A Loophole in Immigration Law

By Steven A. Camarota and Jessica M. Vaughan on October 21, 1997

The Washington Post, October 21, 1997

Just a year after Congress overwhelmingly passed a landmark bill aimed at curbing illegal immigration, it is poised to approve a loophole that renders one of the 1996 law's most important reforms meaningless.

The provision in question is section 245(i) of the Immigration and Nationality Act, which allows illegal aliens to undergo visa processing (i.e., receive a green card) in the United States, provided they pay a fine of $1,000. Until a few years ago, most of these individuals would have been required to apply for a visa in their home country. This controversial provision was scheduled to sunset on Sept. 30. However, at the beginning of the month, after a flurry of media coverage and intense pressure from interest groups, Congress extended it for 23 days and is considering extending it permanently.

By definition, all of the beneficiaries of 245(i) are illegal aliens. Proponents of high immigration have taken pains to describe them as "almost legal" or "on track for a green card." While it is true they have approved petitions from sponsors, giving them permission to apply, this is not the same as being approved for a green card. Their applications have yet to be screened for criminal and medical history, the likelihood that the applicant will become dependent on welfare or other disqualifers.

The sunset of 245(i) is necessary in order to activate a powerful enforcement tool passed last year. Anyone who as been in the United States illegally for at least six months can now be barred from reentering legally for either three or 10 years, depending on how long they were here illegally. In the past, illegal aliens could apply for permanent residence without penalty, even if they had been violating the law by living in the United States for years. If 245(i) ends as scheduled, any illegal alien who aspires to a green card will have to return home within six months or be subject to the new bar. The three-year/10-year bar was passed specifically with the sunset of 245(i) in mind. If 245(i) is extended, illegal aliens are shielded from the bar, rendering it meaningless.

The advocates of extending 245(i) argue that because these individuals are already here, there is little point in forcing them to return home for their visa processing. Beyond the disregard for the rule of law that this view represents, it is also troubling because it fails to appreciate the message it sends to those overseas who are considering entering the country illegally.

Illegal aliens are in effect being told that they may come whenever they want and stay illegally for as long as it takes until they get a visa. In fact, according to a recent analysis by the Immigration and Naturalization Service (INS), last year roughly 25 percent of legal immigrants were 245(i) recipients - about 230,000 individuals. What's more, the State Department estimates that perhaps 1 million people on visa waiting lists are residing in the United States illegally. Clearly, such a system encourages illegal immigration.

In addition to contributing to illegal immigration, 245(i) has other problematic aspects. The program creates a potential conflict of interest for the INS. In fiscal year 1996 the INS collected roughly $200 million in fines from 245(i) recipients. Thus, the INS is in the awkward position of arguing that illegal aliens should be allowed to stay because the agency needs the money their fines generate.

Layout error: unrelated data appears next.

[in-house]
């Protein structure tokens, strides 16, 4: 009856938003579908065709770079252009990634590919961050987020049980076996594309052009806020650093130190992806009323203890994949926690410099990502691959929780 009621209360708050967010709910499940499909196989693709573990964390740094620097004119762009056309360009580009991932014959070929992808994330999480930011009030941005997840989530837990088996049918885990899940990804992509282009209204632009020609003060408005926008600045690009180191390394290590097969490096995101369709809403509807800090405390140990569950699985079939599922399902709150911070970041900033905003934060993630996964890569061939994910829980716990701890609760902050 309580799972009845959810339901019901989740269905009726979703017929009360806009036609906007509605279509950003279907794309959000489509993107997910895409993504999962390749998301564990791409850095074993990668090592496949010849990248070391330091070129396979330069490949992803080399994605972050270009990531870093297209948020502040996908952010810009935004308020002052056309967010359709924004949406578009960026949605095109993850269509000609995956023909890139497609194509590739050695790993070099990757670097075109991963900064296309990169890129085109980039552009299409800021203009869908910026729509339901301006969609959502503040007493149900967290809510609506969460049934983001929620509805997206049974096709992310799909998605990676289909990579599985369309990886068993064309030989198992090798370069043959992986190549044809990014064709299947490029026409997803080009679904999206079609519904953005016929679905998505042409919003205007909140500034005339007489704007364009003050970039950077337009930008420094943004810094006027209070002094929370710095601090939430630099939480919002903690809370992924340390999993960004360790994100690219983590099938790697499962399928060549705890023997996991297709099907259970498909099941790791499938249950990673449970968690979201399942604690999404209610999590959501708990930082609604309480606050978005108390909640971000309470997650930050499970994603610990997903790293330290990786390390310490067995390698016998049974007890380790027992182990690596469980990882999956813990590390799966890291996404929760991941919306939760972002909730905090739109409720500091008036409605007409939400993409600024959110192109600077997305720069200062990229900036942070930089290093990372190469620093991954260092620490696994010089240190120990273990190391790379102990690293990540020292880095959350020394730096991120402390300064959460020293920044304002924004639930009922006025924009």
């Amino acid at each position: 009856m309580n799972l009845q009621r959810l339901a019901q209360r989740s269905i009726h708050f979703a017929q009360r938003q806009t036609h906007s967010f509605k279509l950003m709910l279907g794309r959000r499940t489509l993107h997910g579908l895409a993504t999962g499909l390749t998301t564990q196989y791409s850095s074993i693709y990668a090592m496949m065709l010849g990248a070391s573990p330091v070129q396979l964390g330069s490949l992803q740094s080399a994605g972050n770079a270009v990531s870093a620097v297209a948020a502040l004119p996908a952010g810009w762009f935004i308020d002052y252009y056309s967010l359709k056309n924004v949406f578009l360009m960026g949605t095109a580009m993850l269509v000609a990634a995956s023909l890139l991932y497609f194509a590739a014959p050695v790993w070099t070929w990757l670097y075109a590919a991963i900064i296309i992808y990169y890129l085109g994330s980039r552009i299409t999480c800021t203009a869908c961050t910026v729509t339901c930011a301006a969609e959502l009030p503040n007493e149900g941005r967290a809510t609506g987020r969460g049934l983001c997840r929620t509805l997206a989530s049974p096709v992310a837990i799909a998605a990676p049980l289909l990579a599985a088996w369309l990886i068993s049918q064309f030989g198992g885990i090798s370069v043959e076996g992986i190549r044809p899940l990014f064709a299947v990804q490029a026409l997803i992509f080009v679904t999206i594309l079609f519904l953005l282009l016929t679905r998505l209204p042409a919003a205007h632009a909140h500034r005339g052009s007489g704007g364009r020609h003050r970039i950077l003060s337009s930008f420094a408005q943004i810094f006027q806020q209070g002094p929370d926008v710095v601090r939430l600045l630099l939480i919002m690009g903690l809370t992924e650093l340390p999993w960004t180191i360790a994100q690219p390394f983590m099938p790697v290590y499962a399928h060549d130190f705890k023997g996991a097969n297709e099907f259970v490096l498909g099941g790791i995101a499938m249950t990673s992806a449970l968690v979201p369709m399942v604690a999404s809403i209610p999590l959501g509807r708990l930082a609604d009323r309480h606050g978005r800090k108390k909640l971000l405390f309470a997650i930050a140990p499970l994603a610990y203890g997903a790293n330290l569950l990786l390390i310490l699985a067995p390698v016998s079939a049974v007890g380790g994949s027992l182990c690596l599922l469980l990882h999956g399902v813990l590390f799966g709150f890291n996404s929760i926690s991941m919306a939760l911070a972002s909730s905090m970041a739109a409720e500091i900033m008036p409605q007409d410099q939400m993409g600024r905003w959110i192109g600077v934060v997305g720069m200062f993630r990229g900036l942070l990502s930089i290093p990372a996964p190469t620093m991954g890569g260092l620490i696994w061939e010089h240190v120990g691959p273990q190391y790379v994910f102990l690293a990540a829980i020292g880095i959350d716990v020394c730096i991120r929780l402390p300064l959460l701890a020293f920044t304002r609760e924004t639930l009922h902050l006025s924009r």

What's more, what does the 245(i) program say to those who are playing by the rules and patiently waiting their turn to come to the United States? This is the immigration policy equivalent of the Redskins ignoring the waiting list for season tickets and allowing anyone who manages to sneak into Jack Kent Cooke Stadium to stay and watch the game from whatever seat they can find, provided they pay a $50 fine.

There is also the question of which agency can best process visa applications. Recently the blue ribbon Commission on Immigration Reform recommended that the State Department take over all visa functions from the INS. State Department personnel abroad know the local languages and customs and are in contact with local authorities. Thus, they are far better equipped to evaluate visa applications than the INS. Moreover, allowing people to apply for visas from within the United States makes any effort to keep out those who are found ineligible, such as criminals, totally ineffective because even if their applications are denied their chances of being deported are slim.

Clearly, any policy that results in more illegal immigration should be carefully considered. There are now about five million illegal aliens living in the country, with 400,000 more settling each year. Ample research indicates that the presence of illegal aliens depresses wages for other workers who are forced to compete with them for low-wage jobs. Also, illegal aliens work disproportionately in the underground economy and hold low-wage jobs, and thus typically pay very little in taxes - yet, they use such costly taxpayer-provided services as education, public hospitals and the criminal justice system.

The upcoming decision on section 245(i) is ultimately about whether Congress places a higher value on the convenience of illegal aliens or on effective and fair immigration enforcement.